Choirs of angels sing—
My heart overflows with grief
Wishing you were here
My latest addiction is TheJigsawPuzzles.com. As a child I enjoyed working jigsaw puzzles with my mom and grandmother, but with an active family and 5 cats I’ve never had a safe spot to lay out the pieces of a traditional puzzle in my own home. Problem solved! With virtual puzzles, I don’t have to worry about losing pieces or keeping tiny feet from destroying hours of work. And puzzles can be a lot of work.
Putting together jigsaw puzzles may seem a wasteful use of time to some people but it has helped me get a clearer focus on my writing goals. Here are 4 analogies I’ve noted regarding jigsaw puzzles and effective writing techniques.
1. Working on a project I truly enjoy makes it easier to get through the difficult parts.
Whether it’s a puzzle or a story/article, if I’m not interested in the subject matter and hit a rough patch, it’s tempting to quit. External motivations such as money or praise from others may help, but the internal satisfaction I get from doing something I enjoy is often the primary factor in achieving my goals
2. Having a clear idea of the big picture helps tremendously.
I choose puzzles that fit my mood, and sometimes they involve lots of colors and unfamiliar subject matter. Having a picture of the completed puzzle to refer to as I work helps me organize the pieces and determine their approximate placement when I get stuck. The same holds true with my writing. I’m not a strict outliner, but knowing the basic story and key plot points or talking points helps me stay focused on the end result.
3. Breaking the project down into smaller components keeps it from being overwhelming and provides structure for areas that may be ill-defined.
The larger the puzzle the harder it feels, but there are ways to make things more manageable. Putting together the outside pieces first is very helpful, providing a framework and a place to start building connections as well as reducing the number of loose pieces I have to deal with. It hints at what goes in each area, so when I’m sorting through the remaining pieces I have a general idea of where they may belong.
When an idea or scene doesn’t seem to fit what I’m currently working on, setting it aside until the writing project is further along may help clarify where it should go. In the same way, formulating the beginning and end of a chapter, scene, or paragraph helps determine what is needed in the middle.
4. Knowing the basics of how things work and customizing the process to fit my needs increases the likelihood of achieving my goals.
Each puzzle site I’ve visited operates in a slightly different way, and it took a while to learn how to navigate them comfortably. The online site I like best lets me see a picture of the complete puzzle as I work, has a button that lets me automatically separate the edge pieces from the others, has a timer I can use to pace myself, and lets me choose how many pieces I want the puzzle to contain and the style of the cuts. By customizing a puzzle to fit my interests and abilities I don’t get overwhelmed with something I’m not capable of handling. With practice, my skills improve and I’m able to take on more complex puzzles. I’ve also learned how to upload my own pictures and turn them into custom puzzles to share with friends.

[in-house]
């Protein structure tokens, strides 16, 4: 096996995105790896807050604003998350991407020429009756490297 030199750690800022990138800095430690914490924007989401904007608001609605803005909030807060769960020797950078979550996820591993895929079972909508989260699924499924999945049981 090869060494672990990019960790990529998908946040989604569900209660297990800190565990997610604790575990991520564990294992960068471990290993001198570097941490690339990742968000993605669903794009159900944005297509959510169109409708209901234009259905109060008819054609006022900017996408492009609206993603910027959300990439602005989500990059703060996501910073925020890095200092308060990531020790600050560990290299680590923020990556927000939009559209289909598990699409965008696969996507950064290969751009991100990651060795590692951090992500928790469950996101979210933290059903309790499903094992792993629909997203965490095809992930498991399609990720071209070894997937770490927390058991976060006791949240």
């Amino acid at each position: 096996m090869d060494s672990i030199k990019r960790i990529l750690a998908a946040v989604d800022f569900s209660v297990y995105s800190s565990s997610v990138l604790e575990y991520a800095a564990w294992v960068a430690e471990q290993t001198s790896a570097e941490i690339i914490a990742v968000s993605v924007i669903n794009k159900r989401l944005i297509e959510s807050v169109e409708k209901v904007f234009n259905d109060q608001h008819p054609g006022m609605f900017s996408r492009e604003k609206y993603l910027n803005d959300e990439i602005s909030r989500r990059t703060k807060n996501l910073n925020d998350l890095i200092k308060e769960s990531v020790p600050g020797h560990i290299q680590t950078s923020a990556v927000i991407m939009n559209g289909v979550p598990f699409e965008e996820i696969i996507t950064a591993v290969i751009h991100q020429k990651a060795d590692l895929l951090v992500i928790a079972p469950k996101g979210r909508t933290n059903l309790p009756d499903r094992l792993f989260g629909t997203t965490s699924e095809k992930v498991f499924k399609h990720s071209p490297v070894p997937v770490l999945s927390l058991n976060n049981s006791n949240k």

The process of becoming a successful writer requires an understanding of how the writing and publishing process works, and also requires some customization to meet our individual needs. Each of us has different experiences and skills, so our roadmaps to success may follow different routes. Being aware of our strengths and weaknesses can help us figure out where we need additional help to achieve our goals, and we can work on those areas first in order to maximize our chance of success. When writing, knowing where to look for help with grammar issues, being aware of the proper format for the type of writing we are doing, and understanding how to use the basic features of our word processing program will make writing projects less stressful and more professional in appearance. Understanding how agents and editors expect us to submit our work to them, and following their guidelines, will give our submissions an advantage over our less-knowledgeable competitors.
Do you enjoy working jigsaw puzzles? What is your favorite way to “waste” time? What writing resources do you recommend for people who might be struggling down the road to success?
There are many reasons to keep a journal. Here are some that I think are helpful for writers:
There are many benefits for non-writers, too, and for me these are even better reasons to keep a journal:
A journal doesn’t have to follow rules. It can be as detailed or vague as we want it. Whether we are writing whatever comes to mind, or following a structured theme, it can help us discover more about ourselves as well as document our thoughts and experiences.
Whether your journaling is autobiographical, free-writing, focused on a particular topic, or a mixture of those things, it can be a useful and fun hobby. There are many sites that provide creative suggestions for journal topics, as well as ideas for creating personal journals.
Here are 2 sites with articles about journaling that I found helpful:
Your Life is Your Story On starting a journal; has many helpful links.
Infed: Writing and Keeping Journals Discusses learning from the journals we keep.